While hiking through the peaks and valleys of the Smokey Mountains, J. Thomas Wenzel paused briefly to refuel on a granola bar. As had become customary , before tearing open the wrapper and munching on, he checked the ingredients list only to find that seemingly omnipresent term "partially hydrogenated" staring back at him. Little did he know that this tiny snack would change the course of the next two years of his life, which he dedicated to shooting and producing the upcoming film "Corporate InGREEDients" with partner David Burton and others at Sir Rebel Films.
I recently had the opportunity to speak with Mr. Wenzel to discuss his self admitted excessive label reading -turned project, turned (hopefully) major film release. All it took was a trip to the supermarket, where he showed David just how many food items he himself consumed on a routine basis that contained trans fat, and the concept for Corporate InGREEDients was born. While trans fats formed the basis for their investigations, 8 months of pre-production research revealed that hydrogenated oils were just the tip of the nutrition iceberg. "Corporations use many things we take for granted" says Mr. Wenzel, who admits the problem does not rest solely on the shoulders of major food manufacturers or the Food and Drug administration, "People just do not understand what they eat."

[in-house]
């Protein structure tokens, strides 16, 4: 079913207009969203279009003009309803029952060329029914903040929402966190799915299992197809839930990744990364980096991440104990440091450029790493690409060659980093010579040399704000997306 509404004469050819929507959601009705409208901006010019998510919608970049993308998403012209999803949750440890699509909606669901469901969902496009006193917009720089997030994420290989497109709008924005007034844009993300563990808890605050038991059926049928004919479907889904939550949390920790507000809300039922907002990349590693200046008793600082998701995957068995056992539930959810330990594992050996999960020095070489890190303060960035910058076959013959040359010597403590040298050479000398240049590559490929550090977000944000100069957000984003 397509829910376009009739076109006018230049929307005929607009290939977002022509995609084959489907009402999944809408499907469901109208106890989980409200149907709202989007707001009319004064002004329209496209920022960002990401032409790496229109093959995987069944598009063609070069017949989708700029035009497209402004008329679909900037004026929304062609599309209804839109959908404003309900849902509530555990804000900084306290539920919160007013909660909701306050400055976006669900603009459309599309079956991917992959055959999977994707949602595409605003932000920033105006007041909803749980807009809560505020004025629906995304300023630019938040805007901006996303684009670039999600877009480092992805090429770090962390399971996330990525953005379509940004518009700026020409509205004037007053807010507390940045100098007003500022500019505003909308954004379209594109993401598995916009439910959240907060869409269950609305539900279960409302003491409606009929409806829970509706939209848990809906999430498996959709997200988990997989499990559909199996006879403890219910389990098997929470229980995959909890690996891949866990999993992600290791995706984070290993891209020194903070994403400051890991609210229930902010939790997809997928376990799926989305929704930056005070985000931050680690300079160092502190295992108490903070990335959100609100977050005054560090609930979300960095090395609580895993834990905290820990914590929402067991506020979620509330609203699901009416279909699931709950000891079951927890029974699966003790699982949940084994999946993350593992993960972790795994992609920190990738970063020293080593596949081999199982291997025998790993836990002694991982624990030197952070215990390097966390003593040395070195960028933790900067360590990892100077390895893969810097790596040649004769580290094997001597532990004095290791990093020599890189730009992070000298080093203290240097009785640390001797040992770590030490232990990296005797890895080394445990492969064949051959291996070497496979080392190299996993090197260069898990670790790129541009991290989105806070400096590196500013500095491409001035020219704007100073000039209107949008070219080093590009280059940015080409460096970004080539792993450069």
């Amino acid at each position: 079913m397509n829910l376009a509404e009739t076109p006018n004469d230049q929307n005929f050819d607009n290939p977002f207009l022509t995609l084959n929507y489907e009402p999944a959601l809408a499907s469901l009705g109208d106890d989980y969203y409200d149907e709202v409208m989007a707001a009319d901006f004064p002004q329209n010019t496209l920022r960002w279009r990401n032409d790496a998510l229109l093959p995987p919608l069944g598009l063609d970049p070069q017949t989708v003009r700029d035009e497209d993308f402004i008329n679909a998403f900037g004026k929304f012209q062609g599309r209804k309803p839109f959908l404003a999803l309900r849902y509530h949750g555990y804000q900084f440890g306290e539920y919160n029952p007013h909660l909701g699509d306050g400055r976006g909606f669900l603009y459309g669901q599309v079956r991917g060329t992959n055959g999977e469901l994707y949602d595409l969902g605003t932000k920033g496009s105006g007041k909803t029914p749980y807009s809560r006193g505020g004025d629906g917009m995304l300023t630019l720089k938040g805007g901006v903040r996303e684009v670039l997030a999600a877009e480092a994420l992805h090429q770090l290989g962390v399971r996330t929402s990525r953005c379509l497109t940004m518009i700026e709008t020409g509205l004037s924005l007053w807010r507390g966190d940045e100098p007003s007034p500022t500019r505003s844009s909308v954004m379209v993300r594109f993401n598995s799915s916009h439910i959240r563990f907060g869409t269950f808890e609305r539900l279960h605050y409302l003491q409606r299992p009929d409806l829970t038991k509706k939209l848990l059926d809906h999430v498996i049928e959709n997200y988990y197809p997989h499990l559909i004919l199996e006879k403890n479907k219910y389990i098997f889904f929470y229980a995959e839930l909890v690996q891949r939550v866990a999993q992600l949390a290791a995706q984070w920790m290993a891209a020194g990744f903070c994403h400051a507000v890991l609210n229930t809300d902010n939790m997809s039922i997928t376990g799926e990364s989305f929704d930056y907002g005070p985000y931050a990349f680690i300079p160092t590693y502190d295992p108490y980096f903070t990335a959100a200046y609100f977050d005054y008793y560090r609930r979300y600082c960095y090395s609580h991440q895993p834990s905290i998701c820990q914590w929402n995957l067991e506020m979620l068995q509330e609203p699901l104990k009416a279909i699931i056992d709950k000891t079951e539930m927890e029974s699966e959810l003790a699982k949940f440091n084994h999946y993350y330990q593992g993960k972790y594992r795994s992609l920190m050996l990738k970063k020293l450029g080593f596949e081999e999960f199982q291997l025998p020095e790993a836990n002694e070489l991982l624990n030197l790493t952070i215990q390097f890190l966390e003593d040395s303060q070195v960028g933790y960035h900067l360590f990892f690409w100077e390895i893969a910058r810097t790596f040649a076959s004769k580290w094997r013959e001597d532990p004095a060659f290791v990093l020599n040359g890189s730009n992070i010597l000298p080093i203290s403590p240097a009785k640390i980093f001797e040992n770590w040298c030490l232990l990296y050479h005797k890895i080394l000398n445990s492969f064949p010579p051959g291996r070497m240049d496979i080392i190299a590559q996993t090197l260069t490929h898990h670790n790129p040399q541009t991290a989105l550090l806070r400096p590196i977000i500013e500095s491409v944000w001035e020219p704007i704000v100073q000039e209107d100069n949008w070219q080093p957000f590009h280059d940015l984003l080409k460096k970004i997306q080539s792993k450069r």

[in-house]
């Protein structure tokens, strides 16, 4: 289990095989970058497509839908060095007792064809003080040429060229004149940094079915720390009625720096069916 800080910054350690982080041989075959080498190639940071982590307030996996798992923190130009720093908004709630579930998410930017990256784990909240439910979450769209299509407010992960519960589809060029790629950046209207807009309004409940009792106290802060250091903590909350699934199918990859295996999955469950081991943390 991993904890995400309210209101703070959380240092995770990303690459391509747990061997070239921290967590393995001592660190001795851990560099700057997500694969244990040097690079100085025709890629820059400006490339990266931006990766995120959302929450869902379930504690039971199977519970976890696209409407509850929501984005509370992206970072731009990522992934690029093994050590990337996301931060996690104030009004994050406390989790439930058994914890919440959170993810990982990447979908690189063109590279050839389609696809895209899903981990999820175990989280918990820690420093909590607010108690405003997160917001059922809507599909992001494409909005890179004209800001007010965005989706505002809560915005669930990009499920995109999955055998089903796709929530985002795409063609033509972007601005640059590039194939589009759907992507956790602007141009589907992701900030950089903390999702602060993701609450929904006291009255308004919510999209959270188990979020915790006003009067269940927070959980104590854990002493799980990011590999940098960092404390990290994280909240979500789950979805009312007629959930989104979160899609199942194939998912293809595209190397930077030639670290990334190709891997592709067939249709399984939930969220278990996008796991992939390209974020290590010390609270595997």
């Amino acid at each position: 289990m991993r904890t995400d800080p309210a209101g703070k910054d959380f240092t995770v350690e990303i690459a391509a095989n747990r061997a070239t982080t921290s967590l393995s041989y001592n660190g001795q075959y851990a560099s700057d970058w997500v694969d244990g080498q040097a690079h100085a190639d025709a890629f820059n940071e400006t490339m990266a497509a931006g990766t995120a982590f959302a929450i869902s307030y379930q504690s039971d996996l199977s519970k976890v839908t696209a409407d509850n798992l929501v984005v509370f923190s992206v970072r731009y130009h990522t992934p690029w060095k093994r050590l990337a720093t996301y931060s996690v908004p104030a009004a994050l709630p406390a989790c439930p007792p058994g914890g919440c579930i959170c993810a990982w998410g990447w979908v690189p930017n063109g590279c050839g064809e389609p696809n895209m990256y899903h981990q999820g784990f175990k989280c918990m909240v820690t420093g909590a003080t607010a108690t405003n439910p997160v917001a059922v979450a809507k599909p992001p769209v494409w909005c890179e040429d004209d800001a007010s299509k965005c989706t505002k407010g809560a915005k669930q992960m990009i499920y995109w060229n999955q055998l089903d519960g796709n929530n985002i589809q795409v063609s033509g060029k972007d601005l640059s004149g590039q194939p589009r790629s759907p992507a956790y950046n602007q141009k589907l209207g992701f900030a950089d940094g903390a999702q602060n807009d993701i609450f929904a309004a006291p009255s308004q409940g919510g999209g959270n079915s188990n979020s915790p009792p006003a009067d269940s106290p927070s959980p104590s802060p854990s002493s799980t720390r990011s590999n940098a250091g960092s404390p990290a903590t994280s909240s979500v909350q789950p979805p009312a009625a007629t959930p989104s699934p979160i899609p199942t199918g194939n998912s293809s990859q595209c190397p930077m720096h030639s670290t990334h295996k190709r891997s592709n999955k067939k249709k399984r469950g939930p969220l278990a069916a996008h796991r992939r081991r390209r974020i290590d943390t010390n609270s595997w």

This is a positon we at Transfatspotting.com have argued from the very inception of the site. If Americans were properly informed about the things they choose to put into their body, their food decisions would ultimately be different. We need to eat everyday, and our food choices have a tremendous impact on our health and well being, yet according to Alexa.com, the FDA website has a lower traffic ranking than the celebrity gossip website TMZ.com by a fairly large margin. It just goes to show that the priorities of most Americans are somewhat out-of-whack. We care more about Britney Spears and Lindsay Lohan than the contents of the food that sustains our very life. But I digress...
A la Michael Moore, the film contains interviews with n umerous sources including doctors, food producers and nutritionists as well as everyday people concerned with what they put in their body. What started as a pet project with a piddly budget turned into a two year quest with over half a million dollars of production value invested in the film. Part expose, part investigative journalism, the film is poised for an eyebrow raising debut. It has been submitted to the Sundance Film Festival and Wenzel is confident it will be approved for viewing in the January 2009 event. For more information about the film or Sir Rebel Films, please visit their website at http://www.sirrebelfilms.com.